Teaching an Excitable American Bulldog to Calm Down

By: David Codr

Published Date: January 14, 2015

Gazza and Raya

Gazza is a three year old American Bulldog male, pictured here on the left with his room mate Raya a female Golden Retriever. I was called in for help with Gazza’s reaction to the families other dog, a female Pomeranian.

When I arrived for the session, Gazza was barking in disagreement at my arrival. One of his owners was holding him back. This restraint was actually intensifying Gazza’s reaction so I asked his owner to let him go. Once free Gazza continued to bark, but the intensity dropped a bit as did a little urine. He was giving me direct eye contact and his hackles were up, but he was also a little hesitant in his delivery.

Gazza’s owner repeatedly attempted to disagree and correct him, but he ignored his owner and continued to bark. I stood there facing him holding my ground but Gazza didnt stop, but he did tinkle a bit more. Any time a dog is so excited it looses control of its facilities that way, I know we need to help the dog learn to calm down and relax.

I had his owner put Gazza on a leash and hand it to me. Once the leash was on, Gazza’s barking slowed a bit but did not stop. I pulled the leash firmly, but not aggressively, until he was on my left. Once he was next to me, his barking stopped completely. He was pulling on the leash, so I stepped on it about two feet from his head. After a minute of pulling Gazza sat down, but only for a minute. I ignored him and continued a conversation with his owners about what they wanted to get out of the session.

It took about seven minutes of sitting, then getting up and again then repeating the process, but eventually Gazza laid down next to me and for the first time went to a calm state of mind. As soon as I could see he was totally relaxed, I took my foot off the leash. He laid there completely calm for the next 10 minutes as I discussed the situation with his owners. By putting Gazza in this time out each time he starts to get over excited, his owner can help him understand that over excitement past a certain point results in a loss of freedom.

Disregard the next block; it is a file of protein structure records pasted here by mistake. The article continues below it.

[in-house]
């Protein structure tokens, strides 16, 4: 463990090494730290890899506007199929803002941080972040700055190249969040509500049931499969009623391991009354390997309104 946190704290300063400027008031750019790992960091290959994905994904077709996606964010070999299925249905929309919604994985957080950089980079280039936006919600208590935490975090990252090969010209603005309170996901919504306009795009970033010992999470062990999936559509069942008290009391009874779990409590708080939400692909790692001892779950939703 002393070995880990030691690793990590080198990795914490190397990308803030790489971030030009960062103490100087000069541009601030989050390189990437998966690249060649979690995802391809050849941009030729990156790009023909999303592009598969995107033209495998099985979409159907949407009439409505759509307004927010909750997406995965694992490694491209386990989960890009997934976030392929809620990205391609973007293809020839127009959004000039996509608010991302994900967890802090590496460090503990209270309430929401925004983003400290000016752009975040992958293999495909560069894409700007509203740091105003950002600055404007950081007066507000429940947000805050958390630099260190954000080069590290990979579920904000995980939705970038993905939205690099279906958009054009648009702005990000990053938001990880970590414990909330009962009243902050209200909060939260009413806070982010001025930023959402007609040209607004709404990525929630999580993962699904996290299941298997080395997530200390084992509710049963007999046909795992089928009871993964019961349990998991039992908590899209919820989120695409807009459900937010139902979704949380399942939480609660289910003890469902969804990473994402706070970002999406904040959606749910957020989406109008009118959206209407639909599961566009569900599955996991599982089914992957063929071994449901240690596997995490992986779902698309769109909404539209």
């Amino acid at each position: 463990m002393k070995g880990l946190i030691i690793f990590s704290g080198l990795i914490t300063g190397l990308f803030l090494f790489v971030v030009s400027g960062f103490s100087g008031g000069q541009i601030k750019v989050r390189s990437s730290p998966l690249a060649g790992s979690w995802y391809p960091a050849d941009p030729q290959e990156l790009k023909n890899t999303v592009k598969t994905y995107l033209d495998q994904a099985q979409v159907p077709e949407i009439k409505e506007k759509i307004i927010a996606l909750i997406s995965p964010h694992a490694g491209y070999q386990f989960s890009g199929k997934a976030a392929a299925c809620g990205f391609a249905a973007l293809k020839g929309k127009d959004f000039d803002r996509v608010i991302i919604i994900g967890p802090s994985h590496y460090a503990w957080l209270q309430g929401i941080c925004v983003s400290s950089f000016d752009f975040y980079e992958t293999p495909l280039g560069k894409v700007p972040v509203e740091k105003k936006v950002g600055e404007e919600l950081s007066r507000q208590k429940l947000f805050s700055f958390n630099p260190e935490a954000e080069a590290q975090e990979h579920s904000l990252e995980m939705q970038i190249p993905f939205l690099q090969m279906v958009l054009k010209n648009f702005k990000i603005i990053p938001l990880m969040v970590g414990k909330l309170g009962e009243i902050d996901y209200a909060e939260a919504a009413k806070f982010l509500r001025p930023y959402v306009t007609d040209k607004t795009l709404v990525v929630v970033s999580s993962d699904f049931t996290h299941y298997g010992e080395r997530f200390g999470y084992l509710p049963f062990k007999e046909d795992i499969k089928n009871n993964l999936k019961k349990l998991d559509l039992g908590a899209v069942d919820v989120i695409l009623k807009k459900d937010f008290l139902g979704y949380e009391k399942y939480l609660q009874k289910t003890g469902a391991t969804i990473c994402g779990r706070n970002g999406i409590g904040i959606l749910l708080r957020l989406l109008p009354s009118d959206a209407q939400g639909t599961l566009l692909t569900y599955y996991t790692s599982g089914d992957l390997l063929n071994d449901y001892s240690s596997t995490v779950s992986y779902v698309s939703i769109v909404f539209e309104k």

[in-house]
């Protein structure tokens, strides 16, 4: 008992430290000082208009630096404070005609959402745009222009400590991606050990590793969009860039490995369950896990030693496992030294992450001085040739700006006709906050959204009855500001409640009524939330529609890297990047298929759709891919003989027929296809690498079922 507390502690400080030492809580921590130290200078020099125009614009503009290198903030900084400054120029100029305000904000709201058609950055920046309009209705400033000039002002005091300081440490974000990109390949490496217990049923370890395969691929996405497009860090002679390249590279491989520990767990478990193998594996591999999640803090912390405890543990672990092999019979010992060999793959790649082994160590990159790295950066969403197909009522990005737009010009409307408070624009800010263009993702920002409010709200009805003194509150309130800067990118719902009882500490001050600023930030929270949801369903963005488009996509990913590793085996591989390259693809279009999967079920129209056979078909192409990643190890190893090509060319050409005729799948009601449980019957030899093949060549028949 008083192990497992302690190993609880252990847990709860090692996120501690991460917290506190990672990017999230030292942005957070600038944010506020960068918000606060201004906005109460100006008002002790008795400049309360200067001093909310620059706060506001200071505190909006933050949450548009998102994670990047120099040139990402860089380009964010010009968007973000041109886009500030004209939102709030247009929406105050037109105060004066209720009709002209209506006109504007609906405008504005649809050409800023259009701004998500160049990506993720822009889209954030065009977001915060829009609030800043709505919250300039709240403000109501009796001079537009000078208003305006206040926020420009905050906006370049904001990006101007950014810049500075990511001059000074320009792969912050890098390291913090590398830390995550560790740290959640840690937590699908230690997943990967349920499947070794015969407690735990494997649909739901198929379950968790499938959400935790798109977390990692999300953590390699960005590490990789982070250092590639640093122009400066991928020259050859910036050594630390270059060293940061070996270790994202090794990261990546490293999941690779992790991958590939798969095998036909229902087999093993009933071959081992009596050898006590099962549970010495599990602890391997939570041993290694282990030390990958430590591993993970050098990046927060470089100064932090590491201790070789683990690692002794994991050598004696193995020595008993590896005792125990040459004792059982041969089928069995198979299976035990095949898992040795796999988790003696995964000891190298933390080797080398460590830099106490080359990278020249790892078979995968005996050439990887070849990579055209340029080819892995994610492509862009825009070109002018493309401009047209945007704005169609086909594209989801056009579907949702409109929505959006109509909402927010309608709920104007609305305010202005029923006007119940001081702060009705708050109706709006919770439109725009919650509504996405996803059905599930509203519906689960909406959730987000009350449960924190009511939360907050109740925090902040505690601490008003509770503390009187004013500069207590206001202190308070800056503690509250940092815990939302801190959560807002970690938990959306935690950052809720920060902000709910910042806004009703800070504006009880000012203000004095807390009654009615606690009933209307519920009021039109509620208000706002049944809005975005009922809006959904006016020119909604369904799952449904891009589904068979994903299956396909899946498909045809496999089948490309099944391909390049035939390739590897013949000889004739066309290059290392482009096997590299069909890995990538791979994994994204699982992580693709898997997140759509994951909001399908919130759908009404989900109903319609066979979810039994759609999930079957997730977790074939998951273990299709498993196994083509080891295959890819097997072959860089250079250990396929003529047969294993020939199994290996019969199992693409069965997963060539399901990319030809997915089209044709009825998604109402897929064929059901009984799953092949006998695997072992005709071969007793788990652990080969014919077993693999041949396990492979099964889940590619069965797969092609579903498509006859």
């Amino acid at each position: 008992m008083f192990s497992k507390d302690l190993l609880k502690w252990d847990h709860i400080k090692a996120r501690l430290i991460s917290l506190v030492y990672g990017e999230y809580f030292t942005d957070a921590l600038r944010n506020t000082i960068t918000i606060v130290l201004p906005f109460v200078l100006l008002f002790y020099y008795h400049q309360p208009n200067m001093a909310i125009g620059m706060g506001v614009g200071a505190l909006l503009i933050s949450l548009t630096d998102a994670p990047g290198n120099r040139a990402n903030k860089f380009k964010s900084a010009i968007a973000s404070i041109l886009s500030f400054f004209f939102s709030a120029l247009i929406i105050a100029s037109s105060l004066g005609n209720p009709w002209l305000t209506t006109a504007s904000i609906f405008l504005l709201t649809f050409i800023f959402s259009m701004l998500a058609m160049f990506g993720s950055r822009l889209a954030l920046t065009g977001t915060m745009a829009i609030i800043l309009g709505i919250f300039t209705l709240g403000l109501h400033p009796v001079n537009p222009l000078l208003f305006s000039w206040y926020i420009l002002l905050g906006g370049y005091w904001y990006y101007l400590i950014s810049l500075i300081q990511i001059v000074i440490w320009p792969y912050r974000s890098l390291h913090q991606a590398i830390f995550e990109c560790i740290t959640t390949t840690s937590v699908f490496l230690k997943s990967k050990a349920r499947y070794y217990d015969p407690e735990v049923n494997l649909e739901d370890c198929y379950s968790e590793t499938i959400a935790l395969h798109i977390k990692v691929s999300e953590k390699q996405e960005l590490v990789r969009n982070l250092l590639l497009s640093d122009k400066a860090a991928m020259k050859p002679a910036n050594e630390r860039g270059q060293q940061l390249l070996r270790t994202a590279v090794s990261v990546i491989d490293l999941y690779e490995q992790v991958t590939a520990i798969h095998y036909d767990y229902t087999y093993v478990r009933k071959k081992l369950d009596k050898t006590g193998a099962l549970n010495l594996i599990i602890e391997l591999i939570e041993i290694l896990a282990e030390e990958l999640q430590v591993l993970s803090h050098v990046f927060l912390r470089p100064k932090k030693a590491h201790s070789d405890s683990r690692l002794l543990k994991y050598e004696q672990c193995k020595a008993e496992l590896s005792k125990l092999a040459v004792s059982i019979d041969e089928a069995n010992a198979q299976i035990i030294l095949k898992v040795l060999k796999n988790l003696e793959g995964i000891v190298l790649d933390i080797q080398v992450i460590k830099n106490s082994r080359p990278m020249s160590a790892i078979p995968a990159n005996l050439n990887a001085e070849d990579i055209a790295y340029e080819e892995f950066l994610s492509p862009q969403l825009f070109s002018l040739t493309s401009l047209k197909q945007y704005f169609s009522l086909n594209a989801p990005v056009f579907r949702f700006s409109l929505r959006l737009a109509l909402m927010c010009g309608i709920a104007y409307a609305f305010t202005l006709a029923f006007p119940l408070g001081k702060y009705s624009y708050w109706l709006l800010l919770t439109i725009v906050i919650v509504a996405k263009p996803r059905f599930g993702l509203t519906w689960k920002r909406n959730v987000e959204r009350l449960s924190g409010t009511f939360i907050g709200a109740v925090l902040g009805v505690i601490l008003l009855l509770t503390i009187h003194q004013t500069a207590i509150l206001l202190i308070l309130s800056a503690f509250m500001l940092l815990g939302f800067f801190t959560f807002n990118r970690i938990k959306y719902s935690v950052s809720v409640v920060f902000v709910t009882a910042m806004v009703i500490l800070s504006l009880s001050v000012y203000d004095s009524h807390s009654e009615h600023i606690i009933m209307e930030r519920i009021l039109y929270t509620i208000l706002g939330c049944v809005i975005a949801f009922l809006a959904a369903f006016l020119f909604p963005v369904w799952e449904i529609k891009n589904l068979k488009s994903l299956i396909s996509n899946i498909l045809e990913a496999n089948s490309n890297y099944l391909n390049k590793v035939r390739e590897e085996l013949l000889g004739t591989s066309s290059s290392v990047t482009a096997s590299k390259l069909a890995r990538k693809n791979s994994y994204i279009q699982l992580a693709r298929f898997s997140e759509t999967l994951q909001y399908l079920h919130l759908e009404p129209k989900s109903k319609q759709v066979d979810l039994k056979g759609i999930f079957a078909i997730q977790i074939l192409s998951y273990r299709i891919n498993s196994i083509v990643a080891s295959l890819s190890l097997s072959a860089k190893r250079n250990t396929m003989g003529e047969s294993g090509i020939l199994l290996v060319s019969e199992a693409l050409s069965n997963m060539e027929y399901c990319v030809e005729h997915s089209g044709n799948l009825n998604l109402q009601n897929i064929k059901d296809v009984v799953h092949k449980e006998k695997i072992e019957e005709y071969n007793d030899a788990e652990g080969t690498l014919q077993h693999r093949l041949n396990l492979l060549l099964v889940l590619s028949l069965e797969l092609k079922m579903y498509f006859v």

Adding a consequence like the time out is a great way to communicate boundaries and limits, but it will only work with a dog in a balanced state of mind. Gazza is clearly excitable and part of that is due to his high energy level. Draining unspent energy in a constructive way like a structured walk will go a long way to helping him restrain and control himself inside the home. Exercise plus discipline is always a great strategy to use with you have a high energy dog.

We went out for a short walk so I could evaluate the dog and his owner. Because his owner mentioned that he was prone to pull on the leash, I fitted him up with a Martingale collar and added my special twist. I had his owner go first so I could see them exit the home.

As soon as they got to the door, Gazza’s energy level had gone back up. He was pulling on the leash and paying little attention to his owner. We stopped and put Gazza into a sit and waited a minute for him to settle down. If a dog is excited before you leave, its going to bring that same excited state to the walk. Stopping, asking the dog to sit and only continuing when its calm, can help Gazza learn that the only way to move forward is by being calm.

I demonstrated how to hold the leash and apply corrections when the dog got out of position then handed the leash to his owner. At first Gazza attempted to pull in his own direction, but his owner disagreed and communicated she wanted him to walk at a heel on her right side. It only took a few small tugs on the leash before Gazza was walking next to her at a heel. As we walked I showed her when to get his attention or disagree with him any time he started to get off the mark.

By getting Gazza’s attention before he started to get excited, his owner will be able to redirect him into a sitting position or redirect his attention away from reacting to other dogs. I showed his owners a few new forms of communication and some exercises to help Gazza start to respect and defer to their leadership.

To rehabilitate Gazza, his owners will need to consistently stop and pause whenever he starts to get over exited or stimulated. By recognizing his triggers and early signs of excitement, his owners will be able to put Gazza into a calming position or redirect his attention before he gets worked up.

Categorized in:

This post was written by: David Codr

%d bloggers like this: